RDS Scaling



If your app gets to the point that you need to start scaling either up or out, it is a good idea to switch to multi-AZ if you don’t run it already. If you have a simple RDS instance, you will degrade your service significantly while scaling, as you can expect to lose the ability to write and/or read. With multi-AZ RDS instances, your service is almost uninterrupted.

Scaling Up (or Down)

Scaling up is so easy it is almost ridiculous. The only drawback is that you have some downtime during the operation. If you don’t have multi-AZ enabled, the downtime of your RDS instance could be several minutes, as you have to wait until a new instance is launched and fully functional. For multi-AZ RDS instances, you will experience some downtime as a failover is initiated after the slave has been scaled up (or down). This failover doesn’t take more than a minute most of the time.

If you initiate a scaling activity via the Console, make sure you enable Apply Immediately if you are in a hurry. If you don’t, scaling will take place during the scheduled maintenance period

Scaling using the command-line tools is a two-step process. First scale, and then reboot:

$ rds-modify-db-instance production –db-instance-class db.m1.xlarge –apply-immediately
$ rds-reboot-db-instance production

Scaling Out

You can scale out a relational database in two different ways:

* Using read-only slaves (read replicas in AWS)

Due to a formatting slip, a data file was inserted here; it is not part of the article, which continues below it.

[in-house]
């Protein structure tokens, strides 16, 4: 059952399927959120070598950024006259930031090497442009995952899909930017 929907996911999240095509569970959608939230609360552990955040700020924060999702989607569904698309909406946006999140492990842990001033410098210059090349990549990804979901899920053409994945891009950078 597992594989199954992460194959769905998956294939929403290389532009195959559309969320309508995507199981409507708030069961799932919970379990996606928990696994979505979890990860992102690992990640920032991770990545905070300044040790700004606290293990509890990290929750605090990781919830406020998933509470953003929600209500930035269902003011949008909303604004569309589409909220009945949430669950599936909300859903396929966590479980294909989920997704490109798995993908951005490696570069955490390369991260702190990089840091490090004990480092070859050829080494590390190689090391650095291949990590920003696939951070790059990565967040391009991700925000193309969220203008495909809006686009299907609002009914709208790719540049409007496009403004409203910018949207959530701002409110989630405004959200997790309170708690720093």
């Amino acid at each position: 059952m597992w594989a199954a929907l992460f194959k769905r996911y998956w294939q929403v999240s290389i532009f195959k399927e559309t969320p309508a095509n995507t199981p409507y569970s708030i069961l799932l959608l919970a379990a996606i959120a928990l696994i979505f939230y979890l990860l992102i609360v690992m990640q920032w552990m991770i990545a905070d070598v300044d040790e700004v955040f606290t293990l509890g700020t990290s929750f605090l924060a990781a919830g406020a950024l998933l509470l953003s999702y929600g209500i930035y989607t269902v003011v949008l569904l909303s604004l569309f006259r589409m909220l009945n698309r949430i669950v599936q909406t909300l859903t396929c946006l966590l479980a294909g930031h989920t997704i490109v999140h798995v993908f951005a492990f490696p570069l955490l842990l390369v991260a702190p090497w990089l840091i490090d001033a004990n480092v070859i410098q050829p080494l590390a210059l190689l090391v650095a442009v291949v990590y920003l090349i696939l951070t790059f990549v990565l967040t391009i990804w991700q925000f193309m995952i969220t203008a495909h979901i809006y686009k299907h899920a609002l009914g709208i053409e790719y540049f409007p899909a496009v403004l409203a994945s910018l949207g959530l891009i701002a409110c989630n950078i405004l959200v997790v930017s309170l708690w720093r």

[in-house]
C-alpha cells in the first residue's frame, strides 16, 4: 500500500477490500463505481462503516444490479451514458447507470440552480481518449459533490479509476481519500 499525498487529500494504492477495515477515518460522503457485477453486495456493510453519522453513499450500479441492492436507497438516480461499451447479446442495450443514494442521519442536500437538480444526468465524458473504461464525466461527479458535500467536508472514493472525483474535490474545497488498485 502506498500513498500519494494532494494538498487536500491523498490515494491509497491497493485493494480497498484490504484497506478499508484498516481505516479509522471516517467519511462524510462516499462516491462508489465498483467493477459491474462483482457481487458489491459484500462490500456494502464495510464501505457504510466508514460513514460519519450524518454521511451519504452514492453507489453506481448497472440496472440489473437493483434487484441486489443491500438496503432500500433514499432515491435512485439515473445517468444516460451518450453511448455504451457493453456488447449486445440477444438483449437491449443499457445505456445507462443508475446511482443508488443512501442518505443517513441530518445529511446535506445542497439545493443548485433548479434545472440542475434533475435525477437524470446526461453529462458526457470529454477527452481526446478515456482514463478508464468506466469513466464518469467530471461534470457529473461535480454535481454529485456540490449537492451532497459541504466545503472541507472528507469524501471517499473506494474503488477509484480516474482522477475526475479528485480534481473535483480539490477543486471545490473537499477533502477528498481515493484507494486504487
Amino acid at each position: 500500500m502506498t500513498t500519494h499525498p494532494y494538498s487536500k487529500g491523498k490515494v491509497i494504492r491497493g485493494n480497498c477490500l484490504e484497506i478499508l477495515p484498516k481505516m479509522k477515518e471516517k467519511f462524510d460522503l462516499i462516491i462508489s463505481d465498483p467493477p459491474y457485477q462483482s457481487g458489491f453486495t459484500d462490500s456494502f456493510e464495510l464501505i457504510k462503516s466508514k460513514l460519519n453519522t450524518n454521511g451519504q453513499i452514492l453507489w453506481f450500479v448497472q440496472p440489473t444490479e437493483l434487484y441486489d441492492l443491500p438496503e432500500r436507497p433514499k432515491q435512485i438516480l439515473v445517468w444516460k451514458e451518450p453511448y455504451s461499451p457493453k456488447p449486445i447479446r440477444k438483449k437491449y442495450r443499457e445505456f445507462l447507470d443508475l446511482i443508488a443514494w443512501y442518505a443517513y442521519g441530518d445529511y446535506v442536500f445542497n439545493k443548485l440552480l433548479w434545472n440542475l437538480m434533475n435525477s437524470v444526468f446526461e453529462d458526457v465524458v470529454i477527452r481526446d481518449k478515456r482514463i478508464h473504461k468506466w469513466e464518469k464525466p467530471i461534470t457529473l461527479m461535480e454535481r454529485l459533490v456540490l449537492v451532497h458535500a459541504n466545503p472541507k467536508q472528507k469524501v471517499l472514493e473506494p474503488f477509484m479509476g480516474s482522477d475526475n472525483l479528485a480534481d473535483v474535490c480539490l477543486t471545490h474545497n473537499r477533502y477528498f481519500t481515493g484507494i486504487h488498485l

* Sharding or partitioning

There are still some hard problems to solve, as sharding/partitioning has not been addressed yet with RDS. Master-slave type scaling is available, though. A slave, or read replica, is easily created from the Console. The only requirement on the master RDS instance is that backups are not disabled by setting the backup retention period to 0. Currently, you can have up to five read replicas that you have to launch one by one. Amazon is working on the ability to launch multiple replicas at once, but that is not yet available.

On a multi-AZ RDS instance, launching a read replica goes unnoticed. A snapshot is taken from the standby, the replica is launched, and when it is ready, it starts to catch up with the master. For a normal RDS instance, there is a brief I/O suspension in the order of one minute. AWS advises to use the same instance classes, as differing classes may incur replica lag. With read replicas, you basically introduce eventual consistency in your database (cluster).


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